Explaining the IndieWeb was a session at IndieWebCamp Austin 2020.
- Video: ▶️39:16s
Notes archived from: https://etherpad.indieweb.org/explainindieweb
IndieWebCamp Austin 2020
Session: Explaining the IndieWeb
When: 2020-02-22 13:15 Video Archive: https://archive.org/details/iwc-austin-2020-explaining-indieweb
- Jean MacDonald
- Courtney Rosenthal
- Tom Brown
- Jack W
- Grant Hutchins
- Aaron Parecki
- Joe Masilotti
- David Shanske (remote)
Jean's description of the indieweb:
- A movement of people who are interested in revitalizing the internet and to bring back some of the life from before Facebook and Twitter separated people into silos.
- What is a silo?
- In Facebook, only people with a facebook account can see it, so you can't share your content outside of Facebook
- The goal is to get to a point where people can control their own content and interact with other people on the web without making accounts or locking themselves in to services
There was an independent publisher's movement before facebook/twitter, but it seems like there is something different in the indieweb movement compared to the pre-social media blogging movement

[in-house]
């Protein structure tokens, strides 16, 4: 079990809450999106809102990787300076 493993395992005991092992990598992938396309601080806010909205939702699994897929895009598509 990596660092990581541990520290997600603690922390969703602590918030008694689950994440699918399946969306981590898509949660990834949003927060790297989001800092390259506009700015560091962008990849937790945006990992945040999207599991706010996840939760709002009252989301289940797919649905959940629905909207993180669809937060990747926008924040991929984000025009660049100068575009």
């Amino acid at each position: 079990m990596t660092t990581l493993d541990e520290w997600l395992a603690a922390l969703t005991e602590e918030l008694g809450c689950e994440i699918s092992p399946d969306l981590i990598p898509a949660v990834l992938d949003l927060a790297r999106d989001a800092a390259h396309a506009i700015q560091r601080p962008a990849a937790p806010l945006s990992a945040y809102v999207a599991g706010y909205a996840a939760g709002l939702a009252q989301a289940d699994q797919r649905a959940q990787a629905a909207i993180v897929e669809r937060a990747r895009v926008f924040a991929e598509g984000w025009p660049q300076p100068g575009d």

Aaron: One reason blogs petered out was because it was only one way (broadcast) whereas social media became two way
- IndieWeb incorporates the things that are good about social media, but do it in a way that is independently controlled. We'd like to take the good parts and leave the bad parts.
Where do you draw the line for ownership? The line is the domain name.
"I understand the values, but what actually *is* the indieweb?"
Indieweb is a community of people We need some kind of agreement of how we will communicate
Are there tools or resources for discovering indieweb people?
- There is not one official answer
- On the indieweb.org wiki, there is a directory of people who are on chat: chat-names
- Indieweb ring
- Ryan Barrett's indiemap.org (more details at indie map
- showing your replies on your site so that others can find new people
I can move to a new location but people will still be able to find me by my name.
You can move your content to different platforms/hosts and the links won't break.
Similar to how you don't want your email to be @ comcast.com
Everybody having a place on the internet that is theirs
Jack: The "micro" of microblogging makes it more accessible. People don't want to write thousand-word posts multiple times a week like the original blogs did.
- Defining the IndieWeb by Chris Aldrich
- An Introduction to the IndieWeb by Chris Aldrich
- IWC Navrongo Keynote Greg McVerry deciphers importance to the education crowd.